Today's Bible Reading:

The Weight of Being a Good Mom

Encouragement for ever-busy moms from Jenny Dorr:

Most people simply know me as a wife and mother. But what most people don’t know about me is that I’m also a skilled weight carrier. You might see me shopping for this week’s groceries—Starbucks in one hand and a stack of coupons in the other—while pushing an over-flowing cart containing a crumb-covered baby (seriously, whoever invented the free bakery cookie must have been a mom), a five year-old boy using a loaf of french bread as a light saber, and more frozen pizzas than my family should be eating. And while I might make it look effortless, I am, in fact, balancing a 900lb. weight on my shoulders as well.

What is this burden that is weighing me down and making it even more difficult to push a “do you need help out to your car?” shopping cart?  It’s the weight of being a good mom.

It’s Always There

It’s like the sports scores that run across the bottom of the screen while my husband is watching SportsCenter, or the school closings that scroll below the morning talk show that I don’t have time to watch. It’s that constant. Did my daughter take her homework to school? When did the baby have her last diaper change? Who took the end of the toilet paper roll and left it empty? Why is there a Polly Pocket in my shoe? Will I ever get a chance to vacuum the cobwebs out of the corner of the laundry room? Do I have anything to make for dinner tonight besides frozen pizza?

And that’s just the day-to-day upkeep of life. What about the deeper responsibilities of motherhood? Have I made the right decision for my kids about schooling? Did I handle that tantrum in the best way? Are my kids gaining an understanding of God’s love and grace for them? Am I listening to them enough? Have I taught them enough? Am I showing them love enough?

Lifting Weights

I’ve tried schedules, calendars, organizers, lists and charts to lift the weight. But even on my most organized, successful days—the ones when I wouldn’t care who showed up at my door because I somehow managed to get three kids and myself cleaned, dressed and fed, as well as make my house look like the cover of Martha Stewart Living—the weight is still there.

The truth is, desiring to be a good mother is not really the weight. The weight is the fear and worry that come alongside the desire to be a good mother. And when fear and worry about a good desire start to dominate life and control my thoughts, I need to call it what it is: idolatry, plain and simple. It’s a good thing elevated to a God-thing.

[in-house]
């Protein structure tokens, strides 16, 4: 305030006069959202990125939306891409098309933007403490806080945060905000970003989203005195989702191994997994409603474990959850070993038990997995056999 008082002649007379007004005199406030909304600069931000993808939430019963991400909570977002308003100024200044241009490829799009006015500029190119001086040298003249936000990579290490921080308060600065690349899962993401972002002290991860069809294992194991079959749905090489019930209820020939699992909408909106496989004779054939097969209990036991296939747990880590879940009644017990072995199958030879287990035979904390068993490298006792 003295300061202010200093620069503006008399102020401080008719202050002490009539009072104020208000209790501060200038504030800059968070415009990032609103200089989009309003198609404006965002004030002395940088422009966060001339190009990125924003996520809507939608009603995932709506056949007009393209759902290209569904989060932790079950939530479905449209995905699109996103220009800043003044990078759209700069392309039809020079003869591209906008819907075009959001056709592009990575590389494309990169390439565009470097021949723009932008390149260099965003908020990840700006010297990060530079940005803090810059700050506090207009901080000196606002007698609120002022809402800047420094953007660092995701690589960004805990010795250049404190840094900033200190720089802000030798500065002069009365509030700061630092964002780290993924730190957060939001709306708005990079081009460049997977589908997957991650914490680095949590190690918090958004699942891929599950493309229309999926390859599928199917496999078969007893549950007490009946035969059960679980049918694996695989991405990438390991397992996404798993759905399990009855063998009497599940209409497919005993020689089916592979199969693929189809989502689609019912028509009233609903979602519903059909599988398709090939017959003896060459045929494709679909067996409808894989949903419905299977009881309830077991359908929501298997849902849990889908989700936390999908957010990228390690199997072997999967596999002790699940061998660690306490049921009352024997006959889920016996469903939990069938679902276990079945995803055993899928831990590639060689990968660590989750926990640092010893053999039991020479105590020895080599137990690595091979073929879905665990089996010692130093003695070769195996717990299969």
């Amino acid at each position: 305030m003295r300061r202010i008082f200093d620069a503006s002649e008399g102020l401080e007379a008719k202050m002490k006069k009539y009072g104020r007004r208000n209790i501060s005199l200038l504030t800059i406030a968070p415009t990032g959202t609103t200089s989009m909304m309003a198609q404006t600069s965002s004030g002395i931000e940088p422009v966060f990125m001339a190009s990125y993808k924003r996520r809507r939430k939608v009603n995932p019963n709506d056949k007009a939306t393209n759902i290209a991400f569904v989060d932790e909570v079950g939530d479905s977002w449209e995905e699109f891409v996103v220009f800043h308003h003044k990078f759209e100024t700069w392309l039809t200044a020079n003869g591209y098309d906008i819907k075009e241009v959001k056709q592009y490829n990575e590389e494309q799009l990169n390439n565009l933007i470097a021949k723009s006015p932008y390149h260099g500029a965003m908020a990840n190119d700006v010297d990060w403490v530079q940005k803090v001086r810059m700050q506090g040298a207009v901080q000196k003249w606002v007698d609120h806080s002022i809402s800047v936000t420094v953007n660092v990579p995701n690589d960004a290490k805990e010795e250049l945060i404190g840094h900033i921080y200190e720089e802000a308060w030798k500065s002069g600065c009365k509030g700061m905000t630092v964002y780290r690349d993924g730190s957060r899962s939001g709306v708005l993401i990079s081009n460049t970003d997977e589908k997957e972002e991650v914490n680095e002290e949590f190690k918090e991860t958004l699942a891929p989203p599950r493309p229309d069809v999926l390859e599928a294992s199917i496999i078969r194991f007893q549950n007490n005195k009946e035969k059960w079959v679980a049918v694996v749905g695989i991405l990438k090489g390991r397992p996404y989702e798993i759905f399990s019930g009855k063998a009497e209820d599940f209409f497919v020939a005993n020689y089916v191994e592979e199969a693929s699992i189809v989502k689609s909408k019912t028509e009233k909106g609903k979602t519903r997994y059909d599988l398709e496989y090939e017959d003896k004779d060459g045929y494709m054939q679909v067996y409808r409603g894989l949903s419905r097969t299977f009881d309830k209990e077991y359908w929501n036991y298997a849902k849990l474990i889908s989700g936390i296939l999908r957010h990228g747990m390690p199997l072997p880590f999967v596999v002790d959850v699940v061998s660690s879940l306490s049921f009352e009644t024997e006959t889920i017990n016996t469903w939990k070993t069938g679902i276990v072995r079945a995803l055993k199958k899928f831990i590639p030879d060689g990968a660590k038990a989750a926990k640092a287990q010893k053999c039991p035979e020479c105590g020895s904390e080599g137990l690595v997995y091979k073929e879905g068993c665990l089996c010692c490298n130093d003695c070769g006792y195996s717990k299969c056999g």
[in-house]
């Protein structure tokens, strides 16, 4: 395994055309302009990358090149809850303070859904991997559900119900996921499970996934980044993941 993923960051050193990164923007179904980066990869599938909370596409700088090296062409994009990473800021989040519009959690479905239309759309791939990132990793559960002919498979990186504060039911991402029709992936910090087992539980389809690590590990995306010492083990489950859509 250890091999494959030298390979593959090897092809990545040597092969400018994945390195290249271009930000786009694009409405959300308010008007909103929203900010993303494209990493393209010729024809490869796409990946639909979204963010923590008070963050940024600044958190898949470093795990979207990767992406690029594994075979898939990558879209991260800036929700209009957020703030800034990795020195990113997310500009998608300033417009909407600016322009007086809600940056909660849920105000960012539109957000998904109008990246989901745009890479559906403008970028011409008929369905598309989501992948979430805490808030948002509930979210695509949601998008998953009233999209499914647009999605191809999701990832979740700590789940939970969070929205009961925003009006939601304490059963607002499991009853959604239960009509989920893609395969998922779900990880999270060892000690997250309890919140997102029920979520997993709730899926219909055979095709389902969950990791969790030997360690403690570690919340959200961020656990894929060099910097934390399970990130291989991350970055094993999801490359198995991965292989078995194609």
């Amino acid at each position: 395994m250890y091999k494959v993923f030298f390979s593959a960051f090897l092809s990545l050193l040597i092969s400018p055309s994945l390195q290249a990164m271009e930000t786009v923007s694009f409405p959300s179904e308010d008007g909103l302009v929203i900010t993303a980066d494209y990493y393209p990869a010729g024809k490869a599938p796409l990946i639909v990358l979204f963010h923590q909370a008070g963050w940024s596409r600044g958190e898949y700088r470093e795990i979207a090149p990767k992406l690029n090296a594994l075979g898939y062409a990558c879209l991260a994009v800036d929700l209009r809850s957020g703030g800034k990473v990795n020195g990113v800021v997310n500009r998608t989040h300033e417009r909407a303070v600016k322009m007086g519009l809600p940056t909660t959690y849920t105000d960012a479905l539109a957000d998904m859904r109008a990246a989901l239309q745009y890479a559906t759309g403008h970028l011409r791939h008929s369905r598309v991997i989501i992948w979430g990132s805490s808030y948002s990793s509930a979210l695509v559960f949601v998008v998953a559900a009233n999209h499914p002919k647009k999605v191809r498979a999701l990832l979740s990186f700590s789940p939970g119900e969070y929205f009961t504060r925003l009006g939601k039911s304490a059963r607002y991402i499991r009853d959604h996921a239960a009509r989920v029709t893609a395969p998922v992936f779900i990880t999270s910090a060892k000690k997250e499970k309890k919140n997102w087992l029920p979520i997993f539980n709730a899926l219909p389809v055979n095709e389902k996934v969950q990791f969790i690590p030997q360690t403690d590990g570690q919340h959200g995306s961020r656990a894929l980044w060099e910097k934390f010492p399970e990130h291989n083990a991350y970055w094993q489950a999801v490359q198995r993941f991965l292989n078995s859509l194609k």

What Good Mothers Remember

If I’ve learned anything over the last seven years of mothering, it’s that the only thing that lifts the weight from my shoulders is remembering that Jesus died for good mothers.

The weight of perfectly remembering every detail for each of my kids, as well as purposefully pouring life into their little souls, is more than I can bear. But there is sweet relief when I confess my own idolatry and rest in Jesus’ promise that His yoke is easy and His burden is light. No matter how hard I work at it, I won’t get it all right all the time. But God gives just as much grace when I stand before my kids as he does when I kneel at the foot of the cross.

My desire to be a good mother will never go away and I will always continue to work hard at it, but the weight to do it perfectly and completely will only be eased as I look to my own perfect Father and trust the gospel of his grace for me and my family. And some days that might just mean we’re having frozen pizza for dinner again.

About Jason Hardin

Jason lives in southern Indiana with his wife Shelly and their three daughters. He works with the Charlestown Road church of Christ. Jason has written three books and a variety of workbooks. He's a fan of photography, baseball, mountains, wildlife, BBQ, banana pudding, and coffee. You can contact him here or connect with him on Facebook, Twitter, or Instagram.

Check Also

“I Wish More Older Women Would Teach Younger Women How to ___”

Young ladies: I need your help. Older women likewise are to be reverent in behavior, …